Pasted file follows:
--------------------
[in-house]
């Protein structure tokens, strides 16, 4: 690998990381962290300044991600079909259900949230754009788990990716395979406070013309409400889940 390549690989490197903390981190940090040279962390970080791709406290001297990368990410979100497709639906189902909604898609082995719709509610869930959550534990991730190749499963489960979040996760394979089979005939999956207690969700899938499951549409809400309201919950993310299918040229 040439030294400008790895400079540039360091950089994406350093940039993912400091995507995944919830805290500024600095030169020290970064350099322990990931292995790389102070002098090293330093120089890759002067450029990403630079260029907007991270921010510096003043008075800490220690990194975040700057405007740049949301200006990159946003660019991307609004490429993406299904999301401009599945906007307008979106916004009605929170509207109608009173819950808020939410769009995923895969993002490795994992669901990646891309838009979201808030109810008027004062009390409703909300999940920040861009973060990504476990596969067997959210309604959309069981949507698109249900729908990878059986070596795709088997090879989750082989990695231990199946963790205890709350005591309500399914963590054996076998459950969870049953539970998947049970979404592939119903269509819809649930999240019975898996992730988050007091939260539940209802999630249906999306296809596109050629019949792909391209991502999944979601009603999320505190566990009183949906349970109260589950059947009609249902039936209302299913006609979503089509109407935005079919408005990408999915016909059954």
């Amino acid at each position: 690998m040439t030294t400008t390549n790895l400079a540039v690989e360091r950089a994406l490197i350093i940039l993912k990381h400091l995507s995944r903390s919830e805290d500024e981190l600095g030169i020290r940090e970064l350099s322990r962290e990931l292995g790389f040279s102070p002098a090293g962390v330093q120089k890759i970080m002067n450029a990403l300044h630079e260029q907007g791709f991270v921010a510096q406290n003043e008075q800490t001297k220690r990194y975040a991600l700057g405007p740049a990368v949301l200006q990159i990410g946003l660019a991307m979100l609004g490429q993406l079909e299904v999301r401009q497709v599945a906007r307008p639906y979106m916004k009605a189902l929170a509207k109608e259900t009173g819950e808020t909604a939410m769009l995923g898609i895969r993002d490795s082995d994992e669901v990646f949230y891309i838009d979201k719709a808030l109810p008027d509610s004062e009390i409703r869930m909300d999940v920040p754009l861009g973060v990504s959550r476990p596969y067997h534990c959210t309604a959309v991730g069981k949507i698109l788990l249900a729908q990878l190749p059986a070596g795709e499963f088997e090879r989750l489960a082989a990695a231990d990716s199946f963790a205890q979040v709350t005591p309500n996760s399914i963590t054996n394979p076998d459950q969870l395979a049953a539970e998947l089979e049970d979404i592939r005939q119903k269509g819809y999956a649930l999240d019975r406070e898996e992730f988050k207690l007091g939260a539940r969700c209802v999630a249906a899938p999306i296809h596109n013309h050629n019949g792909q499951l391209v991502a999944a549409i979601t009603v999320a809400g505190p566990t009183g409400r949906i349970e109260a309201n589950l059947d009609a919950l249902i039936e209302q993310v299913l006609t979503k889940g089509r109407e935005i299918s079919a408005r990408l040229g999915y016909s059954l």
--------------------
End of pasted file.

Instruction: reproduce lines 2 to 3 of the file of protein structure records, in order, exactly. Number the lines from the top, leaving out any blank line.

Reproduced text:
């Protein structure tokens, strides 16, 4: 690998990381962290300044991600079909259900949230754009788990990716395979406070013309409400889940 390549690989490197903390981190940090040279962390970080791709406290001297990368990410979100497709639906189902909604898609082995719709509610869930959550534990991730190749499963489960979040996760394979089979005939999956207690969700899938499951549409809400309201919950993310299918040229 040439030294400008790895400079540039360091950089994406350093940039993912400091995507995944919830805290500024600095030169020290970064350099322990990931292995790389102070002098090293330093120089890759002067450029990403630079260029907007991270921010510096003043008075800490220690990194975040700057405007740049949301200006990159946003660019991307609004490429993406299904999301401009599945906007307008979106916004009605929170509207109608009173819950808020939410769009995923895969993002490795994992669901990646891309838009979201808030109810008027004062009390409703909300999940920040861009973060990504476990596969067997959210309604959309069981949507698109249900729908990878059986070596795709088997090879989750082989990695231990199946963790205890709350005591309500399914963590054996076998459950969870049953539970998947049970979404592939119903269509819809649930999240019975898996992730988050007091939260539940209802999630249906999306296809596109050629019949792909391209991502999944979601009603999320505190566990009183949906349970109260589950059947009609249902039936209302299913006609979503089509109407935005079919408005990408999915016909059954």
């Amino acid at each position: 690998m040439t030294t400008t390549n790895l400079a540039v690989e360091r950089a994406l490197i350093i940039l993912k990381h400091l995507s995944r903390s919830e805290d500024e981190l600095g030169i020290r940090e970064l350099s322990r962290e990931l292995g790389f040279s102070p002098a090293g962390v330093q120089k890759i970080m002067n450029a990403l300044h630079e260029q907007g791709f991270v921010a510096q406290n003043e008075q800490t001297k220690r990194y975040a991600l700057g405007p740049a990368v949301l200006q990159i990410g946003l660019a991307m979100l609004g490429q993406l079909e299904v999301r401009q497709v599945a906007r307008p639906y979106m916004k009605a189902l929170a509207k109608e259900t009173g819950e808020t909604a939410m769009l995923g898609i895969r993002d490795s082995d994992e669901v990646f949230y891309i838009d979201k719709a808030l109810p008027d509610s004062e009390i409703r869930m909300d999940v920040p754009l861009g973060v990504s959550r476990p596969y067997h534990c959210t309604a959309v991730g069981k949507i698109l788990l249900a729908q990878l190749p059986a070596g795709e499963f088997e090879r989750l489960a082989a990695a231990d990716s199946f963790a205890q979040v709350t005591p309500n996760s399914i963590t054996n394979p076998d459950q969870l395979a049953a539970e998947l089979e049970d979404i592939r005939q119903k269509g819809y999956a649930l999240d019975r406070e898996e992730f988050k207690l007091g939260a539940r969700c209802v999630a249906a899938p999306i296809h596109n013309h050629n019949g792909q499951l391209v991502a999944a549409i979601t009603v999320a809400g505190p566990t009183g409400r949906i349970e109260a309201n589950l059947d009609a919950l249902i039936e209302q993310v299913l006609t979503k889940g089509r109407e935005i299918s079919a408005r990408l040229g999915y016909s059954l």